But when a rival club comes after Violet, exposing old secrets and making new threats, she's forced to question what she thought she knew about her father, the Reign of Terror and what she thinks she wants. Which means re-evaluating everything: love, family, friends…and forgiveness.

Caught in the cross hairs between loyalty and freedom, Violet must decide whether old friends can be trusted—and if she's strong enough to be the one person to save them all.

I love Katie McGarry’s books. A new one from her is one of my reading highlights of the year and ‘Long Way Home’ was no exception. It was just what I needed, when I needed it.

Motorcycle clubs in themselves are problematic and I think that was really tackled with Violet and Chevy’s story. The position of women, the way they’re treated and the inherent violence and rivalry that comes with them. It was the most aware and most clever books in the series, while still being steamy and addictive and tackling big issues. It was just really well done. When I wasn’t reading ‘Long Way Home’, I wanted to be.

I think this might be the last in the ‘Thunder Road’ series, and if it is I’m looking forward to what’s coming next, but I do hope there will be more.


Tuesday 14 February 2017

The Best Literary Love Stories

My feelings about Valentine's Day may err on the negative, but my feelings about love stories? Always positive. 

I love the secondhand butterflies, the thrill of the will-they-won't-they, the crackle of tension as you turn the pages and the sheer joy of that first kiss, that first admission of love. MAN. You can't beat it.

Unlike lots of people, Charlotte Bronte's 'Jane Eyre' doesn't make the list for me and neither does 'Wuthering Heights'. It's all about Jane Austen for me. 'Persuasion', 'Sense and Sensibility', 'Pride and Prejudice' - they're my top three and I love them for very different reasons. 

The maturity of Austen's final novel and the second chance at first love; the three Dashwood sisters and their wildly different approaches to love and romance; and the beloved hate-to-love story between Lizzie and Darcy - whatever you love in your love stories, there's something for everyone in Austen. 

I honestly don't think there's a genre that delivers as wide a variety of love stories as YA does. The paranormal romance of Richelle Mead; the realistic, thoughtful loves of Sarah Dessen; the sparkly first loves of Sarra Manning; the steamy angst of Katie McGarry's books and so much more. 

The totally excellent Sarah of Behind on Books and I were talking about the way that YA has changed over the years and something we miss is the guiltless, feel-good, contemporary love stories that used to fill the shelves. Most of these stories now stay in the US and rarely get the press, love and attention of the ones that are edgy or political or tackle the big issues. Those books are obviously incredibly important, but we really miss the good 'ole days.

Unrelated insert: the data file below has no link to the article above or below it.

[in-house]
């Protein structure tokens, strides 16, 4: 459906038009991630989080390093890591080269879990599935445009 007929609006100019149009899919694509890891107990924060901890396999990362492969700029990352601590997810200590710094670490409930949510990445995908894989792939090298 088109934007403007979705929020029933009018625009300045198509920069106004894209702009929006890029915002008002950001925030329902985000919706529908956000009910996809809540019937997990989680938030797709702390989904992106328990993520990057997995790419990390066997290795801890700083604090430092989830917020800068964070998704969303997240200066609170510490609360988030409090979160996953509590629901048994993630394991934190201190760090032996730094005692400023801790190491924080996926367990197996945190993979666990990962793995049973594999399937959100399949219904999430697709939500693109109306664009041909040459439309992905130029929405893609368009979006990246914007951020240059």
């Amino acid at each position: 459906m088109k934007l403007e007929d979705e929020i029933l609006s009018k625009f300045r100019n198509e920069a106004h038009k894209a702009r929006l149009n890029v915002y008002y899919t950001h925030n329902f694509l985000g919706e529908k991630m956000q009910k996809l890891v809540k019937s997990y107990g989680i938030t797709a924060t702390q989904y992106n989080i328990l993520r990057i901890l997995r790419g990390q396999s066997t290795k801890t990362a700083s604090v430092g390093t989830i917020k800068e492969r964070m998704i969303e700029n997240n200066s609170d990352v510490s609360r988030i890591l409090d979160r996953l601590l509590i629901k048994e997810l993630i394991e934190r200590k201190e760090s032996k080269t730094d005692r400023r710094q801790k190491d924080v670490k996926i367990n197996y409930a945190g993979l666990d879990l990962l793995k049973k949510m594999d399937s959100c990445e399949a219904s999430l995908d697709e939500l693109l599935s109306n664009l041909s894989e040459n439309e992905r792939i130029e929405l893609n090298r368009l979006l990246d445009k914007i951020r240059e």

For me, general fiction is the hardest place to find a love story to connect with. I started out where lots of readers my age did - Nicholas Sparks. 'The Notebook' and 'A Walk to Remember' were my favourites and I've lost count of how many times I read them, but as I got older and read more widely, his novels began to feel repetitive and I had to start searching again. 

Enter Paige Toon. I picked up her debut 'Lucy in the Sky' on a whim and devoured it on a flight to Florida in 2007. I've been a dedicated fan ever since. Her adult novels are emotional and complex and her YA series is fun and equally as good. I've struggled to find anyone who writes love stories like Paige Toon. 

How do you like your literary love stories?


Saturday 11 February 2017

Blog Tour: Ink by Alice Broadway

Pages: 390
Publisher: Scholastic
Release Date: 2nd February 2017
Edition: UK paperback, review copy

Every action, every deed, every significant moment is tattooed on your skin for ever. When Leora's father dies, she is determined to see her father remembered forever. She knows he deserves to have all his tattoos removed and made into a Skin Book to stand as a record of his good life. But when she discovers that his ink has been edited and his book is incomplete, she wonders whether she ever knew him at all.

Alice Broadway’s debut is one that caught my eye as soon as I heard about it. And then the stunning cover was revealed and I was SOLD.

We’re thrown deep into Leora’s world with a seriously beautifully written opening chapter and I was totally intrigued. The idea of skin books and the flayers, the idea of wearing your life on your body in that way and the fear of the blanks is fascinating, but also a bit gross. I had to really concentrate not to feel sick when the flaying was mentioned!

It’s not long before you’re thrown headlong into a mystery and the twists and turns had me racing through the pages and on the edge of my seat.

‘Ink’ is a gorgeous, inventive and intriguing debut.

Thanks to Scholastic for the review copy.


Thursday 9 February 2017

Mini-Reviews: The One Memory of Flora Banks, This Beats Perfect & Optimists Die First

The One Memory of Flora Banks, Emily Barr
320⎟Penguin⎟12th January 2017

I look at my hands. One of them says FLORA BE BRAVE.

Flora has anterograde amnesia. She can't remember anything day-to-day: the joke her friend made, the instructions her parents gave her, how old she is.

Then she kisses someone she shouldn't, and the next day she remembers it. It's the first time she's remembered anything since she was ten.

But the boy is gone. She thinks he's moved to the Arctic.

Will following him be the key to unlocking her memory? Who can she trust?

Though I was hesitant about all of the hype surrounding this debut and it took me a while to pick it up, I was hooked from the first few pages of this book.

Flora’s narration is immediately jarring - present tense, full of repetition and the very nature of Flora’s condition made her narration unreliable, and it’s fascinating. It was definitely disorientating at first but I soon fell for it. Hard. I ended up racing through, desperate to finish work so I could get back to it.